2001-Sat Dec 03 21:02:01 EST 2016
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When crimes against animals need to be investigated and prosecuted, a variety of professionals may be involved, including police, animal control, veterinarians and forensic investigators. But often, they haven't been specifically educated on how to apply their animal knowledge to investigating crimes, or their investigatory skills to crimes involving animals.
Now there's a new place for those professionals to get formal training, as well as a potential new way into the field. May marks the start of the new two-year master's degree curriculum in the ASPCA Veterinary Forensic Sciences Program at the University of Florida’s Colleges of Medicine and Veterinary Medicine in Gainesville, Florida.
Jason Byrd, director of education for the program, says that the fundamental idea of forensic science is the same whether it's human or animal. "It's a group of sciences that work together to be able to bring the right information to bear in court," he says. "It's the same for veterinary forensics; you just switch species."
Switching species, though, requires specialized knowledge, such as how to identify the victim when you don't have the entire body.
"I spent 25 years in human forensics going to crime scenes, and nearly all the time when I was called to a crime scene, I didn't ask what I was going to look at — I knew it would be a human," Byrd says. "With animal cases, you don't know all the time what species you're going to be dealing with."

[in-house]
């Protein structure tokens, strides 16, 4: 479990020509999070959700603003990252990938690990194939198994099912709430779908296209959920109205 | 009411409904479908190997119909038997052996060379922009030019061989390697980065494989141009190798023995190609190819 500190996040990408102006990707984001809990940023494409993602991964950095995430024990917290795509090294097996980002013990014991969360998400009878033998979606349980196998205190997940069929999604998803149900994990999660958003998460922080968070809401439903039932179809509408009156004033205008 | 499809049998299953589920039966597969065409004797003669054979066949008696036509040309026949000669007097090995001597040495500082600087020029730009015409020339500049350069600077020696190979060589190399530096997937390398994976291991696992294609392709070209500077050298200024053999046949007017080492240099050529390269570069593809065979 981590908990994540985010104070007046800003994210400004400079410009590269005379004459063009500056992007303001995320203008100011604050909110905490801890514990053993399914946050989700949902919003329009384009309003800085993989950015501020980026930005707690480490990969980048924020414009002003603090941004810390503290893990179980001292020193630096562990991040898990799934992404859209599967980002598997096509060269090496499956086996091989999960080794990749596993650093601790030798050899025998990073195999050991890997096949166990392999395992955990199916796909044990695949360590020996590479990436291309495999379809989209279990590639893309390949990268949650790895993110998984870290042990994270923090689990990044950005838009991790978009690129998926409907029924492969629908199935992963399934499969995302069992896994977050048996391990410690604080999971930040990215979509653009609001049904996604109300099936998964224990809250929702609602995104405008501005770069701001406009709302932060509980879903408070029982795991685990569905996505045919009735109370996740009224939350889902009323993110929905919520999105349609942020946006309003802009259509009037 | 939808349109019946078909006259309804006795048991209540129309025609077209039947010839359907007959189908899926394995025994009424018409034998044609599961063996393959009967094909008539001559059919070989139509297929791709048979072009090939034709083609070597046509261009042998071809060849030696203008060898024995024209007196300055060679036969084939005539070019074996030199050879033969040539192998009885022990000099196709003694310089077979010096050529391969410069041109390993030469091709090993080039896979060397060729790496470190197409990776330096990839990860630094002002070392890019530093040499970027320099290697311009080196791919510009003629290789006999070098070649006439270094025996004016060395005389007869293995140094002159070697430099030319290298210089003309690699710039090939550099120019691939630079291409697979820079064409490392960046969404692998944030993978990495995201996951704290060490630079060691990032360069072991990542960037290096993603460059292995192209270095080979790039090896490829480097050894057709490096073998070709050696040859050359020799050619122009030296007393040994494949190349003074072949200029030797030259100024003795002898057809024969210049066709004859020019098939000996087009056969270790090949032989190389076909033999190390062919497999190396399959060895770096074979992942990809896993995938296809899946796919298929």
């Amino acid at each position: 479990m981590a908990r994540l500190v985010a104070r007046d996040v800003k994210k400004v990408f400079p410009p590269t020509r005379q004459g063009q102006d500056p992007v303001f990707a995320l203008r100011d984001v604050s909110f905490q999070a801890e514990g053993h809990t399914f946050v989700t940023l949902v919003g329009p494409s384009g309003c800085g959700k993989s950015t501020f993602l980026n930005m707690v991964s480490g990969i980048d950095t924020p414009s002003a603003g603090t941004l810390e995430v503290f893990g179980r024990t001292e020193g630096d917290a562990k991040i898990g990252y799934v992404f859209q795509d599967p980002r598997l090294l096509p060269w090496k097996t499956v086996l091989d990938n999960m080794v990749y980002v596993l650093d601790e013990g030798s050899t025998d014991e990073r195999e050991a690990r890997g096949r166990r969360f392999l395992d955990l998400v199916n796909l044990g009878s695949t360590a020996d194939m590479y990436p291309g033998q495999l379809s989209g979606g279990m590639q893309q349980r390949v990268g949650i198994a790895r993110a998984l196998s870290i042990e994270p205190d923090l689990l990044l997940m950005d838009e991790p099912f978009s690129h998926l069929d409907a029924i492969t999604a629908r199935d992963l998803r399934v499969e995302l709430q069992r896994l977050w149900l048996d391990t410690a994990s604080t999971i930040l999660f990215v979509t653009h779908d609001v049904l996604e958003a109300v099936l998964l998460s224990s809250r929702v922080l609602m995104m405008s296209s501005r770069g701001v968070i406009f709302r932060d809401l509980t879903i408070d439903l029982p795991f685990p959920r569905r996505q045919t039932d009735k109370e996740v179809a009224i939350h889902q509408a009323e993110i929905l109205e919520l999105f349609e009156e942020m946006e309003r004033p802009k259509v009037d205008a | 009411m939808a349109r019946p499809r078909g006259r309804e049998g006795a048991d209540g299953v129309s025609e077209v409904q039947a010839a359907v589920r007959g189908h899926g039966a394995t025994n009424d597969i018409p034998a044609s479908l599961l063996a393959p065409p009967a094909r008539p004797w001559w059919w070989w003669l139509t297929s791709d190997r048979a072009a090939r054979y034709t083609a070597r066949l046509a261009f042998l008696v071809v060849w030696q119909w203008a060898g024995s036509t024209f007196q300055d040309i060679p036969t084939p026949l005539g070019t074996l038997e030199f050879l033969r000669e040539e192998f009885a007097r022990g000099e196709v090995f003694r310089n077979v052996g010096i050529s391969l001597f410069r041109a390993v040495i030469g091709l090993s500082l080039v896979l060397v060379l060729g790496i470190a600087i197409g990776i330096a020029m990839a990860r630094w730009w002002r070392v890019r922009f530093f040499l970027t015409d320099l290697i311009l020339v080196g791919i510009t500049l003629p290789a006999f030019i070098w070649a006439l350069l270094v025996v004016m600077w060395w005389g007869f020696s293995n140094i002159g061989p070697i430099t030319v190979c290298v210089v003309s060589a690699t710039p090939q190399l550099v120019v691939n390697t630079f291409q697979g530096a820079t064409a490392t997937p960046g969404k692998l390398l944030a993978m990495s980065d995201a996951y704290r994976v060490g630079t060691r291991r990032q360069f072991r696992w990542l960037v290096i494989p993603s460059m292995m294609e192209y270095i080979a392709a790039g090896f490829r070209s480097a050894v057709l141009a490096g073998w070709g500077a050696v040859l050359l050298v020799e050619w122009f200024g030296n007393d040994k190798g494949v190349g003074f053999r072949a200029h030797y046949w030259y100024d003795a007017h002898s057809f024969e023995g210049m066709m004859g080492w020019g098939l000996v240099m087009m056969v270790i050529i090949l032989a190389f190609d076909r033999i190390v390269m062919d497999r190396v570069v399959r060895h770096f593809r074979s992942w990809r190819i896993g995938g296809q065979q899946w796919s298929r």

He recalls one case where some large bones were found and police were concerned that they'd found evidence of a murder. "We found that some of the leg bones were a little too long to be a person," he says. "It turned out to be emu. We did a little bit of research, and not too far from there had been an emu farm, and two had escaped, never to be found — and apparently we had found them."
The analysis of evidence also requires attention to important differences in details. "Bloodstain analysis is one thing that is quite different," he says. "They have tails that wag, they have fur, they're shorter than we are for the most part, so the bloodstain trajectory is different."
This means that many of the equations that work for analyzing human crimes need to be reworked when you're dealing with animals — for instance, determining how much force was involved in breaking a bone or causing a bruise. "All the information we know about force and trajectory and depth of bruising and how to equate that back to force of impact more or less goes out the window — we have to relearn that completely," he says.
Some of the research needed, in fact, is being done within the program; as we spoke, Byrd was about to conduct some experiments on how to determine the distance of a shooter from the victim. "With people, there may or may not be an intermediate object like clothing; with an animal, there's always an intermediate object, and that's fur," he says. "Length of fur, thickness of fur, undercoat — all of that has to be rethought when you're dealing with a shot animal and law enforcement is asking how far [away from the shooter] the individual was at the time of the shot."
One of the program's classes, called Forensic Applied Animal Behavior, is also on the cutting edge. "As far as we can tell, the class has never been offered before by anybody," he says. The class covers a variety of aspects of animal behavior that are important to law enforcement, such as teaching them how to understand dog behavior as a way to reduce officer shootings of pets and what the research shows about how victims of animal abuse and cruelty can be rehabilitated.
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